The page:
Theodoras Furden, prisoner released 8-09, who received the newsletter for 6 years

The Nuclear Resister is a long-lived perennial nourishing the roots of the movement to resist wars, and keeping the many acts of conscientious objection in the Light where they encourage and inspire.
Clare Hanrahan, New South Network of War Resisters

A rather belated note to say how much it meant to me, receiving the Nuclear Resister while in HMP New Hall. It amazed me how quickly it arrived and while one has to be careful about ones ego – there was a feeling of inner satisfaction.
Sylvia Boyes, England, while serving a two month sentence in 2009

I appreciate your work so much. Our group is so small here and it is so encouraging to read of all the other groups and their work of resistance to the violent acts of empire.
Esther Kissamore

Thanks for your ongoing work at the Nuclear Resister. It is one reason we got as involved with Ground Zero as we did/have. So thank you for the inspiration you’ve provided for so long.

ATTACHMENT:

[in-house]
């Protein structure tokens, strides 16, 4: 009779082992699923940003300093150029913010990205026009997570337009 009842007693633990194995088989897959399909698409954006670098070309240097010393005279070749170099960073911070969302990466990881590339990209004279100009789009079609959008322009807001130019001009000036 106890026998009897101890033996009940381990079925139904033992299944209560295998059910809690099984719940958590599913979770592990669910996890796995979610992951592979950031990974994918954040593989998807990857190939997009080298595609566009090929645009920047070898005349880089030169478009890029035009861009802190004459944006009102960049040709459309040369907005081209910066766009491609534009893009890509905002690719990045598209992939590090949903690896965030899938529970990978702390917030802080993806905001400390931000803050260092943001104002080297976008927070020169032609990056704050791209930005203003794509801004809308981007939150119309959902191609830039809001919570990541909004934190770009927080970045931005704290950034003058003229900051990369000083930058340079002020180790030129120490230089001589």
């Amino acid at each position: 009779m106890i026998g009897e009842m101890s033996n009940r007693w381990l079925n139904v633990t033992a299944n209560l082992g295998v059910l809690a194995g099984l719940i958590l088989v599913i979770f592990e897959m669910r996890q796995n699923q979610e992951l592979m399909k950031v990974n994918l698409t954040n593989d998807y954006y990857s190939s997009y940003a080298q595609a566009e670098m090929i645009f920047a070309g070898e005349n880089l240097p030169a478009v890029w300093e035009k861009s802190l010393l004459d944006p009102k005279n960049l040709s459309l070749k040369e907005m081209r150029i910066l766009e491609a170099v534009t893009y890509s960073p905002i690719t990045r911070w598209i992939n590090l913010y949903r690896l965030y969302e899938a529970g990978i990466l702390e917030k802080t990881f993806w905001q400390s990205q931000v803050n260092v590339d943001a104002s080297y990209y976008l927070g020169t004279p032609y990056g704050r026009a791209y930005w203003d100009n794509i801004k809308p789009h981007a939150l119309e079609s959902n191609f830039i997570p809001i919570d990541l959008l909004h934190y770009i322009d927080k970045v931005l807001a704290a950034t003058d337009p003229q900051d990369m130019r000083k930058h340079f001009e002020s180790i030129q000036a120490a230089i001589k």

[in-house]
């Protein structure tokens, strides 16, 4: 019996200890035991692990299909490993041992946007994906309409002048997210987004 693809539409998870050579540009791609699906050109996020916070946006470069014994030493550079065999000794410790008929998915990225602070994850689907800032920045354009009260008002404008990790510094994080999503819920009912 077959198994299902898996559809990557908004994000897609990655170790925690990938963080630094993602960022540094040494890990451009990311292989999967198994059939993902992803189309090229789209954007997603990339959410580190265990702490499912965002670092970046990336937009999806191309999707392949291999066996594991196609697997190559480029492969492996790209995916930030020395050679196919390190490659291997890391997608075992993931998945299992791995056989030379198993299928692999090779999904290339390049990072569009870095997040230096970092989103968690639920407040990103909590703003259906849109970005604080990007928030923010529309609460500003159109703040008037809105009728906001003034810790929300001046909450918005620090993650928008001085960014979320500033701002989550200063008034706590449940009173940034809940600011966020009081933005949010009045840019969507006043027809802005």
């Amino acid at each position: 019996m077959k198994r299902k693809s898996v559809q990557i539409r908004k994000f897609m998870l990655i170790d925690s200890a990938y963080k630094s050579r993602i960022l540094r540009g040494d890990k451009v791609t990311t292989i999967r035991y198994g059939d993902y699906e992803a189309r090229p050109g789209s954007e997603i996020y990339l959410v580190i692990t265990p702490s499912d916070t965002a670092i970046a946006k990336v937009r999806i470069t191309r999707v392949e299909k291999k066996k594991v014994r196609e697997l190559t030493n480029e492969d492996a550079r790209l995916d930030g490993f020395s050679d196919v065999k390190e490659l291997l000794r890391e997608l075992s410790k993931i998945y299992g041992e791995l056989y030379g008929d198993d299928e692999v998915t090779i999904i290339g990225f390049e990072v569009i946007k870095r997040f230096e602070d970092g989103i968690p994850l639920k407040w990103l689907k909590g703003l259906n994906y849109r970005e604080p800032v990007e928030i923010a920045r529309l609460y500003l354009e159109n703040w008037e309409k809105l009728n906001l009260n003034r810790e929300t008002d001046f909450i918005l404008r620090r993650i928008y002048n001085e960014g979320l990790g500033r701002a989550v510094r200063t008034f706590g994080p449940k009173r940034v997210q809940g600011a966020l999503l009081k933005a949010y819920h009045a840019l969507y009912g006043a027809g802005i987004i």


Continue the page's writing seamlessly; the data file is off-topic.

Brian Watson and Elizabeth Roberts

While I am writing to say how grateful I am for your gracious spirit in sending me the Nuclear Resister – I want you to know it has been rich and rewarding to me, as I had been unaware and naive to the issues you report on. I am touched by the lives and sacrifices of those to end the threat of war and use of nuclear weapons. To a great extent it has made me examine my own life and actions – So, know that I applaud your spirits and courage.
Michael Branson, prisoner

The Resister becomes more impressive with each number. Much news this time, things I wouldn’t see elsewhere.
Robert Brophy

10,000 arrests in the past two years! That will be the vote that counts in the long run. I’m meeting with some discouraged student activists tonight in Boston along with Howard Zinn, and the Nuclear Resister will be the text from which I’ll preach.
John Schuchardt, 11/04, former peace prisoner

Just a quick note to include some money for the paper, the latest edition of which is of incredibly high standard. I just wonder sometimes how you manage to collate all the actions taking place around the US, much less around the world… the Nuclear Resister is a sign of hope in a pretty messy and violent world.
Jim Consedine, New Zealand

From two long-time anti-nuclear and anti-war activists and Nuclear Resister supporters who died in 2009:

Thank you … for all of your inspired work, to say nothing of your perseverance in continuing to publish your inestimably significant “chronicle of hope.”
Peter DeMott from prison, 4/29/06

It is hard for me to imagine the amount of hard work and methodical filing, etc., that goes into producing this invaluable newsletter.
Richard Crump, 2/06